Welcome to SCAM'21!

SCAM 2021 will be held virtually, co-located with ICSME 2021.

The aim of the International Working Conference on Source Code Analysis & Manipulation (SCAM) is to bring together researchers and practitioners working on theory, techniques and applications which concern analysis and/or manipulation of the source code of computer systems. While much attention in the wider software engineering community is properly directed towards other aspects of systems development and evolution, such as specification, design and requirements engineering, it is the source code that contains the only precise description of the behaviour of the system. The analysis and manipulation of source code thus remains a pressing concern.

Definition of ‘Source Code’

For the purpose of clarity ‘source code’ is taken to mean any fully executable description of a software system. It is therefore so-construed as to include machine code, very high level languages and executable graphical representations of systems. The term ‘analysis’ is taken to mean any automated or semi automated procedure which takes source code and yields insight into its meaning. The term ‘manipulation’ is taken to mean any automated or semi-automated procedure which takes and returns source code.

How to Submit to SCAM 2021

There are several different tracks in the SCAM 2021 program, this page contains an overview for those tracks, and additional information required to submit. Each track has its own submission page and deadlines, please consult the specific page of the track for all of the relevant details.

The below table contains an overview of the tracks, links to their pages, and papers accepted previously at the tracks:

Track name Description Sample submission Contact
Research

The research track welcomes practitioners and researchers who work on theory, techniques, and applications that concern analysis and/or manipulation of the source code of software systems.

Sample. Venera Arnaoudova, Ben Hermann
Engineering The engineering track looks for papers that discuss the innovations and solutions to practical problems that researchers and practitioners face in source code analysis and manipulation of software systems. Best paper 2020. Behnaz Hassanshahi, Vadim Zaytsev
Replication and Negative Results (RENE) The RENE track provides a venue for researchers to submit papers reporting (1) replications of previous empirical studies (including controlled experiments, case studies, and surveys) and (2) important and relevant negative or null results (i.e., results that failed to show an effect, but help to eliminate useless hypotheses. Bonita Sharif, Heike Wehrheim
New Ideas and Emerging Results (NIER) The NIER track provides a place for researchers and practitioners to present, discuss, and polish early-stage research. This early-stage research should be innovative and have the potential to make a strong future impact on the research or practice of software engineering. Sample. Maleknaz Nayebi, Yannic Noller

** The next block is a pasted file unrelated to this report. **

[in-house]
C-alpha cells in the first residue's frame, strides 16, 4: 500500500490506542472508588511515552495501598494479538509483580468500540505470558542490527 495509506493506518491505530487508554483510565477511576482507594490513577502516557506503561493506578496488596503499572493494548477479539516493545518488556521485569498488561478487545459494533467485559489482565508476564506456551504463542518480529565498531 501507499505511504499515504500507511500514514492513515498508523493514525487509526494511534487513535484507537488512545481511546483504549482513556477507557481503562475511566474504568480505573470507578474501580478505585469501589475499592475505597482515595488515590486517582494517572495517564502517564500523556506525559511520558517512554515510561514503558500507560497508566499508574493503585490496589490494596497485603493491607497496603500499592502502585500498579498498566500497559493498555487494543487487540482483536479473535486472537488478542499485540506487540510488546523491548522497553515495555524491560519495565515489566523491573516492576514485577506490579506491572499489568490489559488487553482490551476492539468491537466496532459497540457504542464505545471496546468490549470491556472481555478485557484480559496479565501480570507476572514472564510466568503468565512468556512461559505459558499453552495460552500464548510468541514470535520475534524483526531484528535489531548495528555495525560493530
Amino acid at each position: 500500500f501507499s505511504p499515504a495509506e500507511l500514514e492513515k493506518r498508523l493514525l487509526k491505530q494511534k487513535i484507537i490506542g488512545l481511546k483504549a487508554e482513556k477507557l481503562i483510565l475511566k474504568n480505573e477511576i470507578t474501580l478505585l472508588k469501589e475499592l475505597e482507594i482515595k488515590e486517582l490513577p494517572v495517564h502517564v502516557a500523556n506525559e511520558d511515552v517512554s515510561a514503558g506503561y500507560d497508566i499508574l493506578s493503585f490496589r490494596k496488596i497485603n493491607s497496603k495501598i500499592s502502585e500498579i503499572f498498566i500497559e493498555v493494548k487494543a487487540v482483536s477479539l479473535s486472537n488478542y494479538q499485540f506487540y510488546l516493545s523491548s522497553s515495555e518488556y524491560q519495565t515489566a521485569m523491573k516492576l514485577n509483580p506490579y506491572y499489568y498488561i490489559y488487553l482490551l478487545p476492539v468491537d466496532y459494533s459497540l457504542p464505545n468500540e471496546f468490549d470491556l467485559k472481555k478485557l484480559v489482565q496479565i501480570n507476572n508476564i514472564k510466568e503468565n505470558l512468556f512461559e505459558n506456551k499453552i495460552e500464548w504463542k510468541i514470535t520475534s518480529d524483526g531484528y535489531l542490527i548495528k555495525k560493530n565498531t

The sample submissions were selected from the distinghuished papers of SCAM 2020 by the PC chairs.

Submission Guidelines

Papers must conform to the IEEE proceedings paper format guidelines. Templates in Latex and Word are available on IEEE's website. All submissions must be in English. All authors, reviewers, and organizers are expected to uphold the IEEE Code of Conduct. Failure to do so may lead to a (desk) rejection of the paper.

Papers can be submitted using EasyChair.

Double Anonymous Review

We follow a double-anonymous reviewing process. Submitted papers must adhere to the following rules:

  • Author names and affiliations must be omitted. (The track co-chairs will check compliance before reviewing begins.)
  • References to authors' own related work must be in the third person. (For example, not "We build on our previous work..." but rather "We build on the work of...")

Please see the Double-Anonymous Reviewing FAQ for more information and guidance. If the program chairs find that authors did not respect the rules of double-anonymous review they can decide to (desk) reject the paper.

Open Science Policy

SCAM encourages open science practices. Sharing data sets, replication packages, or preprints are not required, but we provide guidance for those wishing to do so.

If you decide to share data or scripts, we encourage you to use an online archival site such as zenodo.org, figshare.com, or archive.org. These sites ensure the content is archived and generate a DOI for the content, enabling it to be cited. To learn more about how to share data while maintaining double-anonymous, read the explanation provided by Daniel Graziotin available here https://ineed.coffee/5205/how-to-disclose-data-for-double-blind-review-and-make-it-archived-open-data-upon-acceptance/.

We also encourage you to submit such artifacts to the joint artifact evaluation track of ICSME, SCAM, and VISSOFT (see below).

We recognise that anonymising artifacts such as source code is more difficult than preserving anonymity in a paper. We ask authors to take a best effort approach to not reveal their identities. We will also ask reviewers to avoid trying to identify authors by looking at commit histories and other such information that is not easily anonymised. Authors wanting to share GitHub repositories may want to look into using https://anonymous.4open.science/ which is an open source tool that helps you to quickly Double-anonymous your repository.